By diametrical contrast, in today’s highly populated metropolises lacking all aspects of communitarial “glue”, we are intuitively connected to nobody.   We don’t know their characters.  We are unaware of their proclivities.  We are alien to any shared experiences.

Everybody’s a stranger.

And yet we persist in the charade of

“A Jury of Our Peers.”

Why do we do that?

Try thison your harmonica.

Years ago, the Israeli army hired psychologist Daniel Kayneman to develop a test that would predict the future success of the assembled recruits in combat.  Years later, in an evaluative follow-up, it was discovered that, as a predictive indicator, Kayneman’s test was entirely useless.  

The Unbelievable But True Punch Line:  

The Israeli army kept using the test.

Why did they continue to do that, although it demonstrably didn’t work?

Because that’s all they had.

Does that sound crazy to you?  It’s like, “We’re lost, but we’re making good time.”

The idea of “A Jury of Your Peers” was a viable concept in the homogenized communities of 1792. (And in feudal England, where it originated.)

In the anonymous, urbanized culture of today?

We don’t know any of our peers.

Yet we behave like “A Jury of Your Peers” like it’s a still viable approach.  

Why do we do that?

Because that’s all we have.

“And that, Your Honor, is why I feel unqualified to participate in Jury Duty.”

So what do you think?

About my “great insight”, notmy just-came-to-me excuse to escape Jury Duty.

Although, come to think of it,

It’s a pretty good excuse.

Thursday, May 17, 2018

"Sometimes You Can Learn Something From Learning Nothing"

Being seriously engaged in this undertaking, I am forever on the lookout for new blog post ideas.

A couple of weekends ago, I believed I had foundone.

In the course of a “go-to-sleep” stroll down Santa Monica’s Main Street with daughter Anna and her drowsy, “Snugglied” daughter Golda, we occasionally stopped along the way for some casual neighborhood store shopping.    

Without mentioning the particular store in question, I will simply say this:

I bought a shirt there for forty dollars.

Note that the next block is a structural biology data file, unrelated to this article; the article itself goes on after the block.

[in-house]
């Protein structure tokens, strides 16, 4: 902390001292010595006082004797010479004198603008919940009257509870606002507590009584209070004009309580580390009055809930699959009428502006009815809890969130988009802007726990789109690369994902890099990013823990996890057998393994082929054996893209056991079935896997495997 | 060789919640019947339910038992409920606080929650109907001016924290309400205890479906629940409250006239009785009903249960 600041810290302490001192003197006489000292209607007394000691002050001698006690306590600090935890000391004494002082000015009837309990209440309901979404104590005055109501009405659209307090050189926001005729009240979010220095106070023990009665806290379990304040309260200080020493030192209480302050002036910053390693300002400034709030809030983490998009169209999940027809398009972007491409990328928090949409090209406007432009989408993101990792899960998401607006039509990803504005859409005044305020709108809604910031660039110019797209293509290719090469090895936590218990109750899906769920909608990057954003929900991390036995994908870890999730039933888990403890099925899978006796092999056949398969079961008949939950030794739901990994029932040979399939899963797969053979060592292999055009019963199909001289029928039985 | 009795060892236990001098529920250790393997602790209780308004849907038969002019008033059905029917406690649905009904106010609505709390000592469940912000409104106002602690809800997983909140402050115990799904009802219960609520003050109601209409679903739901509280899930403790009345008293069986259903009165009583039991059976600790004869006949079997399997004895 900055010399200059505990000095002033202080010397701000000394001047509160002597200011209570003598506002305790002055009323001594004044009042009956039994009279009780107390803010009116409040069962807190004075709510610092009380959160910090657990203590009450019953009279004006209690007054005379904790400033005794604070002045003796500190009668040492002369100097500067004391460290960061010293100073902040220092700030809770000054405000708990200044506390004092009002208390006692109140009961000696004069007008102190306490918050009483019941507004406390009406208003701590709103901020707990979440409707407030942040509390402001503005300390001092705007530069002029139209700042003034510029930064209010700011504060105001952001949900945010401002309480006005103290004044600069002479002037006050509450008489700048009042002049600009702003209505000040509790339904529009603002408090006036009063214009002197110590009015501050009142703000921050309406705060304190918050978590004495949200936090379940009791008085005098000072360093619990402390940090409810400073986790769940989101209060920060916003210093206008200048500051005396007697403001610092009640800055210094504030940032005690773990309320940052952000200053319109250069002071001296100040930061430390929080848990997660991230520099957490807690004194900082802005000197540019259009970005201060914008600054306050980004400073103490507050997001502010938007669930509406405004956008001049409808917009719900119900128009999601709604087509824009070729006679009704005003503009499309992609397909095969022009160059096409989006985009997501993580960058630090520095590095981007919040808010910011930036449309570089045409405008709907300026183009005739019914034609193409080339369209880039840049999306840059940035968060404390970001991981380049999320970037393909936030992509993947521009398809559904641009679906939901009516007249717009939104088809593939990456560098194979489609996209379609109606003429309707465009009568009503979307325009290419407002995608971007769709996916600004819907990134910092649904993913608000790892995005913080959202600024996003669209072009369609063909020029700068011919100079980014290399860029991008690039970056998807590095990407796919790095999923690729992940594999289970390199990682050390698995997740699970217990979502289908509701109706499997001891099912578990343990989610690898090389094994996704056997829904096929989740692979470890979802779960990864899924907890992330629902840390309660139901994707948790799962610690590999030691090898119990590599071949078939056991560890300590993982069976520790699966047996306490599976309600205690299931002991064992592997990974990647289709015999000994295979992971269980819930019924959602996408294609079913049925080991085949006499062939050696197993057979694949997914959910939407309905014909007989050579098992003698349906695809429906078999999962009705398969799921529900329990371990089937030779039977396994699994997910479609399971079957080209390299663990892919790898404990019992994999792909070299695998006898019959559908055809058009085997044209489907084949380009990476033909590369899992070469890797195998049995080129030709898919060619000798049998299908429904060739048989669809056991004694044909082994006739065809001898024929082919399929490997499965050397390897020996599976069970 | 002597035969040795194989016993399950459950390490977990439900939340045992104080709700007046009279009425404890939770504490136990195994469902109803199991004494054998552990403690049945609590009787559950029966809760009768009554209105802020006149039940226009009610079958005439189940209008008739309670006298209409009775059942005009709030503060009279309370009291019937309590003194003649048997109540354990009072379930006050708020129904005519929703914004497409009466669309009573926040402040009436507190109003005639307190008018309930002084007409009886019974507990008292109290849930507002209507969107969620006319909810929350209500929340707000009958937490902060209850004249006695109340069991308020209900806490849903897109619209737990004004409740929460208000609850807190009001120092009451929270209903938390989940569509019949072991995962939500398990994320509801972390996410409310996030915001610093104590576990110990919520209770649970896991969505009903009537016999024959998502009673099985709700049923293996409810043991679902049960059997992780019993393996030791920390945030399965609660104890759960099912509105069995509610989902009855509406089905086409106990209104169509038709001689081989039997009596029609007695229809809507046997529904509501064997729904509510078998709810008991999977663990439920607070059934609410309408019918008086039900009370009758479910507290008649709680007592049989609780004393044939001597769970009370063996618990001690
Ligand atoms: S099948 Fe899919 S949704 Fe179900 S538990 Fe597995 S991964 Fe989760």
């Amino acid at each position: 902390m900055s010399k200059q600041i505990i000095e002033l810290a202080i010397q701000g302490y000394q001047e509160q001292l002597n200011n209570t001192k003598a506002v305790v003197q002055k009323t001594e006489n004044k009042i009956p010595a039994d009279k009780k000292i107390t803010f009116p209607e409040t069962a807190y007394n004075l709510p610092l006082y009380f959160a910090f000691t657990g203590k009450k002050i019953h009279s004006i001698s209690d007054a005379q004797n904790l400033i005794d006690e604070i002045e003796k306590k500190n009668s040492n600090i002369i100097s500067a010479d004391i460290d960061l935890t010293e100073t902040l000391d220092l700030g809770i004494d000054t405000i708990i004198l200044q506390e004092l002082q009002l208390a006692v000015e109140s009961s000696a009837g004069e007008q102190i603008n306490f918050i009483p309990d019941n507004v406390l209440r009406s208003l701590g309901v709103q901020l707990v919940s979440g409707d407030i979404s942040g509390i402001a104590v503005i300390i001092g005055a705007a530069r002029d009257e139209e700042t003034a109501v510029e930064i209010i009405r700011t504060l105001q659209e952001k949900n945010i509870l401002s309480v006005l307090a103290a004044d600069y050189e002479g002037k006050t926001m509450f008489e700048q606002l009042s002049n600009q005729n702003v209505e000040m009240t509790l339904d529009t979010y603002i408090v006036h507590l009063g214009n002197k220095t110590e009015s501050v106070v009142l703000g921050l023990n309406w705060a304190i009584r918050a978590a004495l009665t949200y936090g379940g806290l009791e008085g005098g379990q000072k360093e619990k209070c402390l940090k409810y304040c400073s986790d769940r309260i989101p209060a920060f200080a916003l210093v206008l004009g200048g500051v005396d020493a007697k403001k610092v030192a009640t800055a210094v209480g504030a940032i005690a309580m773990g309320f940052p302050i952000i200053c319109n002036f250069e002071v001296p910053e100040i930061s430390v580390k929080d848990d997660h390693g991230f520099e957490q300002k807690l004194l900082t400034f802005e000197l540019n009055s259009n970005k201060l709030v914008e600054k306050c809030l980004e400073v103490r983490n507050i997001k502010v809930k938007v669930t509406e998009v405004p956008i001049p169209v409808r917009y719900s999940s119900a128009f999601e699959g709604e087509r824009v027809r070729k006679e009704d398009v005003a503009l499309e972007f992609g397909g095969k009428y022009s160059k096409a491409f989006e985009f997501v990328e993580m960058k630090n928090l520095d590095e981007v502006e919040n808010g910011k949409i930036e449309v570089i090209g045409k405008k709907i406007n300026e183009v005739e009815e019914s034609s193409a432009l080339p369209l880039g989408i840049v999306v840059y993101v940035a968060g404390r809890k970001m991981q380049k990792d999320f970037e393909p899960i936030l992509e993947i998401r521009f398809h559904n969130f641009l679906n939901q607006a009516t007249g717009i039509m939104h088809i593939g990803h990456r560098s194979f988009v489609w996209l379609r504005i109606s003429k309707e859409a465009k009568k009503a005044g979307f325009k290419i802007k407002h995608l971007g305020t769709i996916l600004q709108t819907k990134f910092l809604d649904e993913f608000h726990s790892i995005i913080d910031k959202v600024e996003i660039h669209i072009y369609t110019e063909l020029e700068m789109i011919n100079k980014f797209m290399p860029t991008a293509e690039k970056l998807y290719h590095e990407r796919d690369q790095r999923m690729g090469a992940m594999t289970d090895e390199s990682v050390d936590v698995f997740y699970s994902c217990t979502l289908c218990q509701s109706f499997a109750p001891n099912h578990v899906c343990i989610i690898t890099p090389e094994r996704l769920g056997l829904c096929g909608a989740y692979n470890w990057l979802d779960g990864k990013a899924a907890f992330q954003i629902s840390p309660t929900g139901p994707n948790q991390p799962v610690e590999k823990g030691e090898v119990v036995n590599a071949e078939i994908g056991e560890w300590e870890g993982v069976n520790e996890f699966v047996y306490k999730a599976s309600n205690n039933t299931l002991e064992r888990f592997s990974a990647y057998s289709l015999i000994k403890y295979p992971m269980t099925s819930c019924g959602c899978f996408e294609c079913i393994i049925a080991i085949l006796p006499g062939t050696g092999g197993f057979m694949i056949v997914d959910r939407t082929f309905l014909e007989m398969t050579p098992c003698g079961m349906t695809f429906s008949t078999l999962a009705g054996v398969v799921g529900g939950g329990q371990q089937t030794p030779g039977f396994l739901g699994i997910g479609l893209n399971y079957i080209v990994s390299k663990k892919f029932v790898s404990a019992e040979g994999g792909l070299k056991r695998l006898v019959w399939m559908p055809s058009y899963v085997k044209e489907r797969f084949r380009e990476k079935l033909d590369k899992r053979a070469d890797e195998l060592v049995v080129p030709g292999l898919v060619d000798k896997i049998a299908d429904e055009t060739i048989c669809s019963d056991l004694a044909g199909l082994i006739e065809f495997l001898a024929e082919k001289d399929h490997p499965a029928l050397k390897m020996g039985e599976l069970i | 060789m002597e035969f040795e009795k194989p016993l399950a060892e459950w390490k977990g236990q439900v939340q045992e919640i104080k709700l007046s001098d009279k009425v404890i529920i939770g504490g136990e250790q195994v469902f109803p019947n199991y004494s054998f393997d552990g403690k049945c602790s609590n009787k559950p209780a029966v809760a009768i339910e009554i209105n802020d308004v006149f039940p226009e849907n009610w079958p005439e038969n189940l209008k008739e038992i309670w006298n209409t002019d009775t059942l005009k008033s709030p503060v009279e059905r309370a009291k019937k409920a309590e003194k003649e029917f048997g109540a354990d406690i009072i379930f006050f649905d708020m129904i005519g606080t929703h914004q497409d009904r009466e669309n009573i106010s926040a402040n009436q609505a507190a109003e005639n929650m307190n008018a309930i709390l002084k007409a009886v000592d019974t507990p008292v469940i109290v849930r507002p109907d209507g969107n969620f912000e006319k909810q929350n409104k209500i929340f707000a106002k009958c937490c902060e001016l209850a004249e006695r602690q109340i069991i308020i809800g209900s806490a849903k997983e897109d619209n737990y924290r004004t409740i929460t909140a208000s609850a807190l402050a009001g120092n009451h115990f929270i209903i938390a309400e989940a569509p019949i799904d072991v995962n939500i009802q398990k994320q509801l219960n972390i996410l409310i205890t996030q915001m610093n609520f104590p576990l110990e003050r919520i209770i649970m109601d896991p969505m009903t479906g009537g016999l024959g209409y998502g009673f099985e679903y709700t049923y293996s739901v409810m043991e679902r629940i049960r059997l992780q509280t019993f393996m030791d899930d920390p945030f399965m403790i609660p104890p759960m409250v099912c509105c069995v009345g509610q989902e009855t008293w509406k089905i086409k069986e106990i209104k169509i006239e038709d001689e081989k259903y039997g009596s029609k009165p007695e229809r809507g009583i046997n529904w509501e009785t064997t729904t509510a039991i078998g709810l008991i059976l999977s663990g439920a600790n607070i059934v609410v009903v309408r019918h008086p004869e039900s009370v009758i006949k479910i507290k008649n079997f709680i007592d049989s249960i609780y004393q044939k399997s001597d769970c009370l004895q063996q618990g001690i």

I do not know where you live – L.A. is hideously expensive – or what your personal clothing allowance may be.  If “talking price” is personally insulting to you, let me I preemptively apologize.  It’s just that… where I live, and in my current situation…

Forty dollars is a really cheap shirt.

It was a nice shirt. Long-sleeved.  Linen.  No collar, like I like them, being an inordinately short-necked individual.  Note:  Let me be clear before you get an erroneous suspicion.  I have not sunk to becoming “I bought a new shirt” blog writer. Unless the exigent circumstances merited mention.  Which in this case, well…

There was just something about the price.

For the first time since – I don’t know, the fifties? – I had purchased an adult-sized sport shirt for forty dollars.

And being a lazy liberal – that’s a liberal who smells the whiff of injustice but that’s as far as it goes – I thought I’d write about the nagging guilt around purchasing a forty-dollar shirt.  No ameliorative action.  Just the guilt.

I had found an idea.  

Upon further consideration, however, I could not get excited about that idea, partly – no, largely– because, though I had this discomfiting feeling – “Why is it so cheap?” – I planned to buy the shirt anyway.

I then imagine a way out, a plan to salvage the post, delineate my discomfort “for the record”, be hopefully entertaining in the process, and perhaps plant a seed of empathy and corrective suggestion for the visiting readership.